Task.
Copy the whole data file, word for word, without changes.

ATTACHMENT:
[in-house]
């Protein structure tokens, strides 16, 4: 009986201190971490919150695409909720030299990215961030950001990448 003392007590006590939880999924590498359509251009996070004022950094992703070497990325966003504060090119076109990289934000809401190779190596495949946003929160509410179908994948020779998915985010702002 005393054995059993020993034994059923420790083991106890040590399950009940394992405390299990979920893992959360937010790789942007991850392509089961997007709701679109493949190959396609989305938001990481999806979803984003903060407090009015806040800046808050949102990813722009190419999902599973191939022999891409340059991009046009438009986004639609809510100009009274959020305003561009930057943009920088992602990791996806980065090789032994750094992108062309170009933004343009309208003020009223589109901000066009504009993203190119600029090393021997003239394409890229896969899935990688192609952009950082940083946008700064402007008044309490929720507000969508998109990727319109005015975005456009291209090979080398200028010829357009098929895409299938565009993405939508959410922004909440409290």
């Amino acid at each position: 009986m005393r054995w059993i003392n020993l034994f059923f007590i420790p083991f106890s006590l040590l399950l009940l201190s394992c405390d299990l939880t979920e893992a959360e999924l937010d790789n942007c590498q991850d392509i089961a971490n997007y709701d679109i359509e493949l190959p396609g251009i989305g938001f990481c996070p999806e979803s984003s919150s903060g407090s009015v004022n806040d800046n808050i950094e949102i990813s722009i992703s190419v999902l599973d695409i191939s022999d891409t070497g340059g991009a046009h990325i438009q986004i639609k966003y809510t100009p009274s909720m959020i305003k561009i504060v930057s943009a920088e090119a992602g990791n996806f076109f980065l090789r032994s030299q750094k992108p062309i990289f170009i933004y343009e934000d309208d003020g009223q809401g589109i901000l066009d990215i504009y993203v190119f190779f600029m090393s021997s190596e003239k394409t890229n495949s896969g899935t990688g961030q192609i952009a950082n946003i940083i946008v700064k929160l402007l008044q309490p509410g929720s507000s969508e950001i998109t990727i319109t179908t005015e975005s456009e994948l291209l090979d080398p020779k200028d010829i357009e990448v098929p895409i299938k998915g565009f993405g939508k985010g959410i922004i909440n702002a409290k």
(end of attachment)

[in-house]
């Protein structure tokens, strides 16, 4: 009986201190971490919150695409909720030299990215961030950001990448 003392007590006590939880999924590498359509251009996070004022950094992703070497990325966003504060090119076109990289934000809401190779190596495949946003929160509410179908994948020779998915985010702002 005393054995059993020993034994059923420790083991106890040590399950009940394992405390299990979920893992959360937010790789942007991850392509089961997007709701679109493949190959396609989305938001990481999806979803984003903060407090009015806040800046808050949102990813722009190419999902599973191939022999891409340059991009046009438009986004639609809510100009009274959020305003561009930057943009920088992602990791996806980065090789032994750094992108062309170009933004343009309208003020009223589109901000066009504009993203190119600029090393021997003239394409890229896969899935990688192609952009950082940083946008700064402007008044309490929720507000969508998109990727319109005015975005456009291209090979080398200028010829357009098929895409299938565009993405939508959410922004909440409290």
């Amino acid at each position: 009986m005393r054995w059993i003392n020993l034994f059923f007590i420790p083991f106890s006590l040590l399950l009940l201190s394992c405390d299990l939880t979920e893992a959360e999924l937010d790789n942007c590498q991850d392509i089961a971490n997007y709701d679109i359509e493949l190959p396609g251009i989305g938001f990481c996070p999806e979803s984003s919150s903060g407090s009015v004022n806040d800046n808050i950094e949102i990813s722009i992703s190419v999902l599973d695409i191939s022999d891409t070497g340059g991009a046009h990325i438009q986004i639609k966003y809510t100009p009274s909720m959020i305003k561009i504060v930057s943009a920088e090119a992602g990791n996806f076109f980065l090789r032994s030299q750094k992108p062309i990289f170009i933004y343009e934000d309208d003020g009223q809401g589109i901000l066009d990215i504009y993203v190119f190779f600029m090393s021997s190596e003239k394409t890229n495949s896969g899935t990688g961030q192609i952009a950082n946003i940083i946008v700064k929160l402007l008044q309490p509410g929720s507000s969508e950001i998109t990727i319109t179908t005015e975005s456009e994948l291209l090979d080398p020779k200028d010829i357009e990448v098929p895409i299938k998915g565009f993405g939508k985010g959410i922004i909440n702002a409290k």